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Care homes ‘thrown to the wolves’ during pandemic

Care homes ‘thrown to the wolves’ during pandemic

Covid-19 ‘ravaged’ care homes after they were ‘effectively thrown to the wolves’ during the pandemic, cross-party MPs have said.

Advising hospitals in England to discharge around 25,000 hospital patients into care homes without testing them for Covid-19 was an ‘appalling error’ and ‘reckless’, the Public Accounts Committee (PAC) report published today stated.

It also said that the advice, made to free up hospital beds, continued ‘even once it was clear there was an emerging problem’ and typified the Government’s ‘slow, inconsistent and at times negligent’ approach to social care.

The report highlighted that the pandemic had exposed the ‘tragic impact’ of ‘years of inattention, funding cuts and delayed reforms’, leaving social care as a ‘poor relation’ to the NHS.

It also said there had been a lack of transparency around the availability of personal protective equipment (PPE) with a tendency for the Government to ‘overpromise and under deliver’.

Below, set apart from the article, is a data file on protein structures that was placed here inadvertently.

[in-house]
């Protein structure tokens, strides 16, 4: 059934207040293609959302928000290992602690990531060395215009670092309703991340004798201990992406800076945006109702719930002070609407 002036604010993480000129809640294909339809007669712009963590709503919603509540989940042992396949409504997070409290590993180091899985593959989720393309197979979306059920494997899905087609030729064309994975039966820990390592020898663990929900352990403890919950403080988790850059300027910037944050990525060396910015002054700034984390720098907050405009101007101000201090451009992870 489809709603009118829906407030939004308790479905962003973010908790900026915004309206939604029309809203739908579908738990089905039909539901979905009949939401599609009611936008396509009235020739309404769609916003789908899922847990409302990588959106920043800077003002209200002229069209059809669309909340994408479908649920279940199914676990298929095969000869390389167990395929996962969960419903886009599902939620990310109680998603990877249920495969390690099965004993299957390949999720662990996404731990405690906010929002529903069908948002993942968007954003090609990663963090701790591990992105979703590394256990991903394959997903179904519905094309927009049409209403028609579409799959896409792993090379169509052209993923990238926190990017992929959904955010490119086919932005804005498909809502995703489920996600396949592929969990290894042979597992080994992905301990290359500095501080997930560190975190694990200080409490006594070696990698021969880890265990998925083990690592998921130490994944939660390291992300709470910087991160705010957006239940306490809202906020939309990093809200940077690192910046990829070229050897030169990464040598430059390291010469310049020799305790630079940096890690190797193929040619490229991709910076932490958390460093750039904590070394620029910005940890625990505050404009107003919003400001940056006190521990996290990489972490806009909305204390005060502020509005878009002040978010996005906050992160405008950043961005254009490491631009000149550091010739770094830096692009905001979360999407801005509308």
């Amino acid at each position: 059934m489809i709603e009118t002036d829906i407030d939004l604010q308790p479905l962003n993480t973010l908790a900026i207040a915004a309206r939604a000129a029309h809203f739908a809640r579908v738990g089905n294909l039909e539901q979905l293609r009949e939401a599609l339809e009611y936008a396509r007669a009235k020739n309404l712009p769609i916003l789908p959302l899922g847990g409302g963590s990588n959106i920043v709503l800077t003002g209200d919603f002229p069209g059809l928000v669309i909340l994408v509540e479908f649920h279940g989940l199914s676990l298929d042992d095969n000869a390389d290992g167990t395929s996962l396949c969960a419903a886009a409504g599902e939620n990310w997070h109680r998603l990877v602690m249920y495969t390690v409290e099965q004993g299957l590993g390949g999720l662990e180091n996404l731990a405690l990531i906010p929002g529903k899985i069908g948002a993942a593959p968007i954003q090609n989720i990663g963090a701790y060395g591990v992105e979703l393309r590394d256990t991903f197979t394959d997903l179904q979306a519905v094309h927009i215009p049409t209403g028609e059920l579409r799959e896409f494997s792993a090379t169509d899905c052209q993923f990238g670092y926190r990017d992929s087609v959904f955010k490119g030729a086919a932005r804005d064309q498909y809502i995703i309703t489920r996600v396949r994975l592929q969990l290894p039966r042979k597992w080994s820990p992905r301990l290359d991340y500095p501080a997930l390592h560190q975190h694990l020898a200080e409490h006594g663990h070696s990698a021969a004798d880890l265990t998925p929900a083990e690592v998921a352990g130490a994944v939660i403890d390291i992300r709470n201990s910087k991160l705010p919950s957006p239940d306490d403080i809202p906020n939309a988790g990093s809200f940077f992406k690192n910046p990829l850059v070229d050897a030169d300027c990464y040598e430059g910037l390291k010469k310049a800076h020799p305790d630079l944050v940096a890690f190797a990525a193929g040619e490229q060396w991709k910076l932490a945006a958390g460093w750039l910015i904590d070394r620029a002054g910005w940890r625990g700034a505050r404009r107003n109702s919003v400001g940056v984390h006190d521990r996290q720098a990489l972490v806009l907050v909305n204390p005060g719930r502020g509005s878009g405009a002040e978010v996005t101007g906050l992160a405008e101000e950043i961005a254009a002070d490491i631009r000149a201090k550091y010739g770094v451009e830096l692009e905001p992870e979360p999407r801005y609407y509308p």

Testing should have been made to social care staff and hospital patients ‘much more quickly’, it added.

Hospitals were asked to discharge patients in March but were not required to test them until mid-April, and the Government only made testing available to all social care staff and residents in May.

This is despite Public Health England reporting that it was aware of asymptomatic transmission as early as the end of March.

The committee’s recommendations to the Government included launching a review into which care homes received discharged patients and how many subsequently had outbreaks.

They also urged the Government to release details of what will be done to ensure the needs of social care are given as much weight as those of the NHS going forward.

Committee chair Meg Hillier MP said: ‘Our care homes were effectively thrown to the wolves, and the virus has ravaged some of them.’

She added: ‘We weren’t prepared for the first wave. Putting all else aside, Government must use the narrow window we have now to plan for a second wave. Lives depend upon getting our response right.’

From March to May, around 5,900 care homes – equivalent to 38% of care homes across England – reported at least one outbreak.

In early May, almost 40% of all Covid-19 deaths in the UK were among care home residents, amid concerns about a lack of PPE

At the start of this month the Department of Health and Social Care announced staff in care homes in England would be tested weekly and residents every 28 days.

However, it has emerged that staff in English care homes are not being tested weekly for Covid-19 because of long waits for kit deliveries from the Government.

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